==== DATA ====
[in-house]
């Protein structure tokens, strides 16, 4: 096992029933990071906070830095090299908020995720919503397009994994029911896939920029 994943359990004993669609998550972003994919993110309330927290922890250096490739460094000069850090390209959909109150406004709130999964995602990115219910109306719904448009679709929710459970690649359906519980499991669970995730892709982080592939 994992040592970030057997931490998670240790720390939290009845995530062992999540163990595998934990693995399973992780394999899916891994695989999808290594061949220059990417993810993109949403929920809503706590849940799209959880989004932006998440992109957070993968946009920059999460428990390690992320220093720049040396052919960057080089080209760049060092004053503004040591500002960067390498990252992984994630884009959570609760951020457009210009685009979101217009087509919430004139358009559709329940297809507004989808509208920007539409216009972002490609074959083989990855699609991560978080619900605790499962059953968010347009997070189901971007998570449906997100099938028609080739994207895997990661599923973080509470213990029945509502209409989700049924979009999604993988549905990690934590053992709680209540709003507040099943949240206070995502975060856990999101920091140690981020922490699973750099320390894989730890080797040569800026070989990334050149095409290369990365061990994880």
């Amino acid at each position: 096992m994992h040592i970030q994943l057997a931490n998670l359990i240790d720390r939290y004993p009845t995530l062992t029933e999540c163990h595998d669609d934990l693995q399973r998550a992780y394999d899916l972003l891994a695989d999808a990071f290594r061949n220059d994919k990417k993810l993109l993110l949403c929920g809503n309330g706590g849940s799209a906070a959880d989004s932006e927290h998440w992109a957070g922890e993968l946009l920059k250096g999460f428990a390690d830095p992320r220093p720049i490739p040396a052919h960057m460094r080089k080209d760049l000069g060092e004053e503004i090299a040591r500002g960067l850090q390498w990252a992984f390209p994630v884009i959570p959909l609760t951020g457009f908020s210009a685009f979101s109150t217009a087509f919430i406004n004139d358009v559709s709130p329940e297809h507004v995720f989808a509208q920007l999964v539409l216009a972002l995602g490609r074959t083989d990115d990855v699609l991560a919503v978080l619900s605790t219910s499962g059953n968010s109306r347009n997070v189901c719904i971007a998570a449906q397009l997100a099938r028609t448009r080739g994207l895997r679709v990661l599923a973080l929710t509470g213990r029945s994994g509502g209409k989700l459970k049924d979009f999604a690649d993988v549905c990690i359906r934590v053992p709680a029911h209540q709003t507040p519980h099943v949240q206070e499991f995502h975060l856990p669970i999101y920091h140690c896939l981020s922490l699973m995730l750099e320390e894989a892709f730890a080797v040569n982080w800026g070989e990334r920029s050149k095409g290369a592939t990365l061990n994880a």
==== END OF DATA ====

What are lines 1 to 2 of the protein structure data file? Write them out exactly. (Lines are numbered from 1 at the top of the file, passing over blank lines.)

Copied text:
[in-house]
């Protein structure tokens, strides 16, 4: 096992029933990071906070830095090299908020995720919503397009994994029911896939920029 994943359990004993669609998550972003994919993110309330927290922890250096490739460094000069850090390209959909109150406004709130999964995602990115219910109306719904448009679709929710459970690649359906519980499991669970995730892709982080592939 994992040592970030057997931490998670240790720390939290009845995530062992999540163990595998934990693995399973992780394999899916891994695989999808290594061949220059990417993810993109949403929920809503706590849940799209959880989004932006998440992109957070993968946009920059999460428990390690992320220093720049040396052919960057080089080209760049060092004053503004040591500002960067390498990252992984994630884009959570609760951020457009210009685009979101217009087509919430004139358009559709329940297809507004989808509208920007539409216009972002490609074959083989990855699609991560978080619900605790499962059953968010347009997070189901971007998570449906997100099938028609080739994207895997990661599923973080509470213990029945509502209409989700049924979009999604993988549905990690934590053992709680209540709003507040099943949240206070995502975060856990999101920091140690981020922490699973750099320390894989730890080797040569800026070989990334050149095409290369990365061990994880």